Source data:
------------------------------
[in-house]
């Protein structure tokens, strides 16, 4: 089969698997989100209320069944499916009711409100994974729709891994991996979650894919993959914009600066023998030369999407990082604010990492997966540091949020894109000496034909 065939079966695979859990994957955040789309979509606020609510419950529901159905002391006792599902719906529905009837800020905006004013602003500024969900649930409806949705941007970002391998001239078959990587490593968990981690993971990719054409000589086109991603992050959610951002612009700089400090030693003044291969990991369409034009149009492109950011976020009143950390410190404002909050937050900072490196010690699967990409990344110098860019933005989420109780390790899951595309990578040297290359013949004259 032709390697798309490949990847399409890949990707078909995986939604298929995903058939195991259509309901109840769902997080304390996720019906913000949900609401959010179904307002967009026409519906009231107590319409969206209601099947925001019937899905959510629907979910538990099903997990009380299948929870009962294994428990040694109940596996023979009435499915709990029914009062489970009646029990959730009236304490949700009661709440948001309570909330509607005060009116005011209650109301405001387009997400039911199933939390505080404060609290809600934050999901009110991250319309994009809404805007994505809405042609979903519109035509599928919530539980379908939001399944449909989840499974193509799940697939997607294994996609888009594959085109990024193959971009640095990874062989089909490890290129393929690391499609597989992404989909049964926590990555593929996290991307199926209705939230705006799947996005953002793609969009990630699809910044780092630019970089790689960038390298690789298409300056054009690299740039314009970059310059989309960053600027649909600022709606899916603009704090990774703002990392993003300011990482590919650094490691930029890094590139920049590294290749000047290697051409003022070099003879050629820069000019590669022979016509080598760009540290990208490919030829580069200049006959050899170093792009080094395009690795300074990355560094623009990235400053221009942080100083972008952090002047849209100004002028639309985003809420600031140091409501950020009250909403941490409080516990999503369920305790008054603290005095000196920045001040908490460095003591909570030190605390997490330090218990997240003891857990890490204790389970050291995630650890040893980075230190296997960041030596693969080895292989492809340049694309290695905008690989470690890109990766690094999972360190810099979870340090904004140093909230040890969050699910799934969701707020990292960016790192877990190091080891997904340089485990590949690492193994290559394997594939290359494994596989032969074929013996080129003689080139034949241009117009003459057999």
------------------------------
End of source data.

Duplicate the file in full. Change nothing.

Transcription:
[in-house]
């Protein structure tokens, strides 16, 4: 089969698997989100209320069944499916009711409100994974729709891994991996979650894919993959914009600066023998030369999407990082604010990492997966540091949020894109000496034909 065939079966695979859990994957955040789309979509606020609510419950529901159905002391006792599902719906529905009837800020905006004013602003500024969900649930409806949705941007970002391998001239078959990587490593968990981690993971990719054409000589086109991603992050959610951002612009700089400090030693003044291969990991369409034009149009492109950011976020009143950390410190404002909050937050900072490196010690699967990409990344110098860019933005989420109780390790899951595309990578040297290359013949004259 032709390697798309490949990847399409890949990707078909995986939604298929995903058939195991259509309901109840769902997080304390996720019906913000949900609401959010179904307002967009026409519906009231107590319409969206209601099947925001019937899905959510629907979910538990099903997990009380299948929870009962294994428990040694109940596996023979009435499915709990029914009062489970009646029990959730009236304490949700009661709440948001309570909330509607005060009116005011209650109301405001387009997400039911199933939390505080404060609290809600934050999901009110991250319309994009809404805007994505809405042609979903519109035509599928919530539980379908939001399944449909989840499974193509799940697939997607294994996609888009594959085109990024193959971009640095990874062989089909490890290129393929690391499609597989992404989909049964926590990555593929996290991307199926209705939230705006799947996005953002793609969009990630699809910044780092630019970089790689960038390298690789298409300056054009690299740039314009970059310059989309960053600027649909600022709606899916603009704090990774703002990392993003300011990482590919650094490691930029890094590139920049590294290749000047290697051409003022070099003879050629820069000019590669022979016509080598760009540290990208490919030829580069200049006959050899170093792009080094395009690795300074990355560094623009990235400053221009942080100083972008952090002047849209100004002028639309985003809420600031140091409501950020009250909403941490409080516990999503369920305790008054603290005095000196920045001040908490460095003591909570030190605390997490330090218990997240003891857990890490204790389970050291995630650890040893980075230190296997960041030596693969080895292989492809340049694309290695905008690989470690890109990766690094999972360190810099979870340090904004140093909230040890969050699910799934969701707020990292960016790192877990190091080891997904340089485990590949690492193994290559394997594939290359494994596989032969074929013996080129003689080139034949241009117009003459057999």